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Is the CBA share price a buy?

Is the Commonwealth Bank of Australia (ASX: CBA) share price a buy? The big ASX bank continues to grind higher after the initial COVID-19 share market selloff.

The CBA share price is still down 20% from the pre-COVID-19 peak in February 2020. But since 23 March 2020 it has actually risen by 33%. Not a bad return from one of Australia’s biggest businesses.

The recovery

I can see why the CBA share price has gone up so much over the past few years. Not only is Australia in a much better COVID-19 situation than most other countries, but the economic outlook looks a lot better than it did a few months.

Remember when it turned out that jobkeeper had been overestimated by tens of billions of dollars

A better COVID-19 situation makes for a stronger economy, which in turn benefits CBA.

The big ASX bank is leveraged to the strength, or weakness, of the economy. CBA lends to thousands of households and business across the country. If difficulties pop up then CBA’s loan book will feel it.

Will CBA and its share price face more pain?

It’s very hard to predict how the economy and share price will perform over the next couple of months. You can only make an educated guess. Share prices of companies should follow earnings over the longer-term. CBA has already warned that its FY20 profit faces a hit from increased credit provisions from potential COVID-19 impacts. Investors were expecting that, it’s why the share price fell in February and March. 

In the quarterly update to 31 March 2020 the bank said that it was adding a loan loss provision of $1.5 billion for COVID-19. That’s a big number, but in terms of its total loan book it was still a low number. At 31 March 2020, the ratio of home loan consumer arrears of more than 90 days was 0.63%, which was lower than the ratio at both March 2019 and March 2018.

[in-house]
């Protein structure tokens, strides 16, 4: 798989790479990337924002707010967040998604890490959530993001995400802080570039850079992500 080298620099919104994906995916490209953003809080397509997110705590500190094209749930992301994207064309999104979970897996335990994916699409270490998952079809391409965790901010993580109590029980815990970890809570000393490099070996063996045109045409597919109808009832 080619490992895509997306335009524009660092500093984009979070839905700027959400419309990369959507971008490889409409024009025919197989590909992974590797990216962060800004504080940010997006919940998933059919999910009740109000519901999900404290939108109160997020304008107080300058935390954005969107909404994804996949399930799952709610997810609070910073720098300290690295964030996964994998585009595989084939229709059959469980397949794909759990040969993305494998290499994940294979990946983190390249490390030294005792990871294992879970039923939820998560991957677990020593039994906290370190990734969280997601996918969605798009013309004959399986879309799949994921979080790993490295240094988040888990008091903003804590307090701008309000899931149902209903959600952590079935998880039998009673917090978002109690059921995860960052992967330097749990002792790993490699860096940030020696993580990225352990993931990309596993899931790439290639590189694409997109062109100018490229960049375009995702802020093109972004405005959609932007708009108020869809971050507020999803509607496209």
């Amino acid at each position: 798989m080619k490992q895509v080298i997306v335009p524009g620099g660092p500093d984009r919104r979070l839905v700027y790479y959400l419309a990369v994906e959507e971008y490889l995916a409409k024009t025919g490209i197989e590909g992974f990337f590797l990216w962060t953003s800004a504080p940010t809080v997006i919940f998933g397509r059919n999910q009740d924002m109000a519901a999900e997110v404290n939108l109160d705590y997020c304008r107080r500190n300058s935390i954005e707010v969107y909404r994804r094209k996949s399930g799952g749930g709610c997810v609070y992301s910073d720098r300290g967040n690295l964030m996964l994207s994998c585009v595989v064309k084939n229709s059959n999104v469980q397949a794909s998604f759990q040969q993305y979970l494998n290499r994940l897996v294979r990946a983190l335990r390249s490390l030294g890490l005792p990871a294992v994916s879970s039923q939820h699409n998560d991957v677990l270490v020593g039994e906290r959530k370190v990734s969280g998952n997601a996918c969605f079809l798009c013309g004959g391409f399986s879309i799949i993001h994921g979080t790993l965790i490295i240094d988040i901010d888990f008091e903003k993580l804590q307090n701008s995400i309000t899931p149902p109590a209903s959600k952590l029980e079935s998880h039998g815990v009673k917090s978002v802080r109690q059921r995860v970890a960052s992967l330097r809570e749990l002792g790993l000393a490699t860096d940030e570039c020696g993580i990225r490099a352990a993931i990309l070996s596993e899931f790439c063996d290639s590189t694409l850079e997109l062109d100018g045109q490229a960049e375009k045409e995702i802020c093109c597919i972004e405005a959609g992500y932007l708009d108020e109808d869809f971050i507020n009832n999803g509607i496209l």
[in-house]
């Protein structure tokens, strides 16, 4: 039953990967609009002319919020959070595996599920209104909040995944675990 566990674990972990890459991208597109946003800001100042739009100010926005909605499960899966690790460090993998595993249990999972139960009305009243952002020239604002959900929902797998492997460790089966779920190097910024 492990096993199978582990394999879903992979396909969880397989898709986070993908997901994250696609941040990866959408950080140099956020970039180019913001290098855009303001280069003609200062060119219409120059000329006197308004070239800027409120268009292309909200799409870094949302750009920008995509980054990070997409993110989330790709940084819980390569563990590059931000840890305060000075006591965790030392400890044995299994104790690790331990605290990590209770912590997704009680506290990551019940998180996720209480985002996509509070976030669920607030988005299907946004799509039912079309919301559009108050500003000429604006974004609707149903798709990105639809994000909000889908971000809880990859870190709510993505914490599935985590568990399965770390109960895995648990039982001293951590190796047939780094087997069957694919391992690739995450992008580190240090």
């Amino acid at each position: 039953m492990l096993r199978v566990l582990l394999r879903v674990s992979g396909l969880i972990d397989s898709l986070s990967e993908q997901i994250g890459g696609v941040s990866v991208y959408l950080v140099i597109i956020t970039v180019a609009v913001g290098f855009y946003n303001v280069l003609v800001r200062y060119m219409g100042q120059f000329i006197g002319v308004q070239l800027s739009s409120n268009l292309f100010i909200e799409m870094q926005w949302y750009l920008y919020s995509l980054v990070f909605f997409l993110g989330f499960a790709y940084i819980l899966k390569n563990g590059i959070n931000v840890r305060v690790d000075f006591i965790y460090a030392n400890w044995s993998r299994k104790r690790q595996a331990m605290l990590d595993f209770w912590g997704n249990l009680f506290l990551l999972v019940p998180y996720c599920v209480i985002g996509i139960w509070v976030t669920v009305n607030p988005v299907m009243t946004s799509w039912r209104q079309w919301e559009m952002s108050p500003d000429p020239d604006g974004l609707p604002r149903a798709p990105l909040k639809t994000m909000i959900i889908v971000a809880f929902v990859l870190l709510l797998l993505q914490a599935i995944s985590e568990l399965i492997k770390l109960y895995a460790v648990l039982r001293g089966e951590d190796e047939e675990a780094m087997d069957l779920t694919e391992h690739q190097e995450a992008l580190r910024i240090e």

The CBA share price could come under more pressure due to the ongoing Victorian lockdowns and perhaps if the NSW outbreak starts spreading out of control.

The net interest margin problem

A key measure of profitability for the banks is the net interest margin (NIM). It measures the difference between the cost of funding and the interest rate it charges its borrowers. The RBA, just like other central banks, has reduced the official interest rate. The Australian rate is now at a record low of just 0.25%.

CBA isn’t going to charge customers for holding cash in their transaction and other accounts, so each reduction of the interest rates lowers CBA’s NIM and makes it harder to maintain profit. This could therefore hinder the CBA share price.

How long will the CBA NIM be under pressure? RBA governor Phil Lowe said that interest rates will be low for years, though the rate is unlikely to go negative.

Is it a good time to buy shares?

I think CBA is a higher quality bank than the other ASX banks of Westpac Banking Corp (ASX: WBC), National Australia Bank Ltd (ASX: NAB) and Australia and New Zealand Group (ASX: ANZ). It has a stronger balance sheet and it’s less exposed to business loans. Households have received a large amount of support during the global pandemic so far.

CBA shares are still cheaper than it was prior to COVID-19 exploding. I don’t know how much dividends it’s going to pay over the next 12 months. Using the trailing payments, it has a grossed-up dividend yield of 8.5%. But the upcoming dividends could be halved, or more, in the next two results so I wouldn’t buy CBA for short-term dividends right now.

Today’s CBA share price doesn’t seem cheap compared to most of the first half of FY20. I would wait for a better share price before buying CBA shares. There could be another selloff later this year and it doesn’t seem like great value to me right now with the potential negative outcomes for the economy. 

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Motley Fool contributor Tristan Harrison has no position in any of the stocks mentioned. The Motley Fool Australia has no position in any of the stocks mentioned. We Fools may not all hold the same opinions, but we all believe that considering a diverse range of insights makes us better investors. The Motley Fool has a disclosure policy. This article contains general investment advice only (under AFSL 400691). Authorised by Scott Phillips.

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